Gm cow produces milk for allergic babies


Gm cow produces milk for allergic babies

Scientists have genetically modified a cow which now produces milk that is low in beta-lactoglobulin (BLG), a whey protein some babies are allergic to, says a report published in the Proceedings of the National Academy of Sciences (PNAS).

Scientists from AGResearch and the University of Waikato, New Zealand, say this is a world first; a GM (genetically modified) cow which can produce milk which is much less likely to cause allergic reactions.

Approximately 3% of infants are allergic to milk which contains beta-lactoglobulin (BLG), a protein that does not exist in human milk. The vast majority of infants with BLG allergy outgrow their allergy by the time they are three years old. A study found that kids who have severe atopic dermatitis, or eczema, are less likely to outgrow their milk (or egg) allergy.

Parents say that cow's milk allergy has a significant negative effect on the family unit. As well as having to cope with the consequences of the condition for the child after consuming cow's milk, which typically includes diarrhea, vomiting, eczema and a failure to thrive, 70% said that the condition makes them feel guilty and distressed. 82% said the situation affected their sleep.

AgResearch Chief Executive, Dr Tom Richardson, said:

"PNAS is one of the top journals in the world, and to be published in it reflects the world-leading quality of the science behind this discovery. This will be one of the top-ranking science publications from New Zealand this year."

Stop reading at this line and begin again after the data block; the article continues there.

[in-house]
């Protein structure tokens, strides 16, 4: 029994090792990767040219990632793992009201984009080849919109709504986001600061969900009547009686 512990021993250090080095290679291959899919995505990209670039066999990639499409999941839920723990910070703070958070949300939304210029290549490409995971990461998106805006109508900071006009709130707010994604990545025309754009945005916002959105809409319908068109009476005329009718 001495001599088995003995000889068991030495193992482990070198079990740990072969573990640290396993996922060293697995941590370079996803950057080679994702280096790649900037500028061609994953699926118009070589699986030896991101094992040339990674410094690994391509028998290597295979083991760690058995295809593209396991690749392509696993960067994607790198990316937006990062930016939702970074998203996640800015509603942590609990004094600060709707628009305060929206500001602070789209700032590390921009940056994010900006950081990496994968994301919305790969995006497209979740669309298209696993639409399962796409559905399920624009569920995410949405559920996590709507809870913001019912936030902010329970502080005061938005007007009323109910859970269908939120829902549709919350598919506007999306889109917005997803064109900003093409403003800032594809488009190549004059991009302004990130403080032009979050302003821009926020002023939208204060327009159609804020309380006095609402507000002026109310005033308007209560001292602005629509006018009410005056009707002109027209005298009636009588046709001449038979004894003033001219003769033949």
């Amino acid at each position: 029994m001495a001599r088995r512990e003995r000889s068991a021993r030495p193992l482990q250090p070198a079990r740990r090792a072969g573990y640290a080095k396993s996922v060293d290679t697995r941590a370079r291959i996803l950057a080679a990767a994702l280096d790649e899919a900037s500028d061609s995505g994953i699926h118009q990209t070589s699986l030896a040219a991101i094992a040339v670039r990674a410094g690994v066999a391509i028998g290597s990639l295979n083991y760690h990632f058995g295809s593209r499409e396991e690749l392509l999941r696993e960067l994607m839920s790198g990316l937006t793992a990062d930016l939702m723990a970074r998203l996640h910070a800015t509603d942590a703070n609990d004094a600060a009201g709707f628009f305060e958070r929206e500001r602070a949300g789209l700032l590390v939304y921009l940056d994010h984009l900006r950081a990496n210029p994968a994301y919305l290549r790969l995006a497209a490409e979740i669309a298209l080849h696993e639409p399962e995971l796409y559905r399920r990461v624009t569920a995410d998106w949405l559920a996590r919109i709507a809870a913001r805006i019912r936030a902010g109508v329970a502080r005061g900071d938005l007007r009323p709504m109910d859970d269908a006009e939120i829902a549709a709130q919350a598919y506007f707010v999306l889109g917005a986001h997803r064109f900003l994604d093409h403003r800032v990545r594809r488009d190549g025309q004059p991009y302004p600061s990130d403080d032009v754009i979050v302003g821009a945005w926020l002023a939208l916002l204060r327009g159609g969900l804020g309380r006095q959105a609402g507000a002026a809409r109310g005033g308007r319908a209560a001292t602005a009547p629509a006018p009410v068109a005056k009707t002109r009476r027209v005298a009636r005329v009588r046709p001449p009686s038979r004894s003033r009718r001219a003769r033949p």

Head scientist, Dr Goetz Laible and team had set out to determine whether they could produce milk with lower levels of a protein known to be allergenic to some people. One of the lead authors of the report, Dr. Stefan Wagner said "We were successful in greatly reducing the amount of beta-lactoglobulin (BLG), a milk whey protein which is not in human breast milk and which can cause allergic reactions. Two to three percent of infants are allergic to cow's milk, and BLG allergies make up a large part of that percentage."

Studies had shown that RNAs that were designed for reducing beta lactoglobulin were initially tested in cell culture, which is relatively easy to do. Cell culture tests may give scientists a good indication of a technology's potential, but it is no guarantee that it can work with animals, or humans.

Producing genetically modified cows is extremely expensive, so the scientists started off experimenting with mice. The mice were genetically engineered to produce the BLG protein found sheep's milk. They used a technique called RNA interference - two microRNAs were then inserted into the mouse to reduce the expression of sheep BLG. Eventually, they managed to get the mice to produce milk with 96% less sheep BLG protein.

As the mouse experiment demonstrated that the micro RNAs worked, the team felt comfortable to try it out on cows.

"Daisy" - the genetically modified calf

They carried out an experiment with a female calf they called "Daisy". Daisy was genetically engineered to express the same two micro RNAs. However, this time the BLG protein found in cow's milk was targeted. They then used hormones to induce the calf to lactate. When Daisy produced milk, it had no detectable BLG protein. Surprisingly, they also found that casein protein levels were twice as high as in typical cow's milk.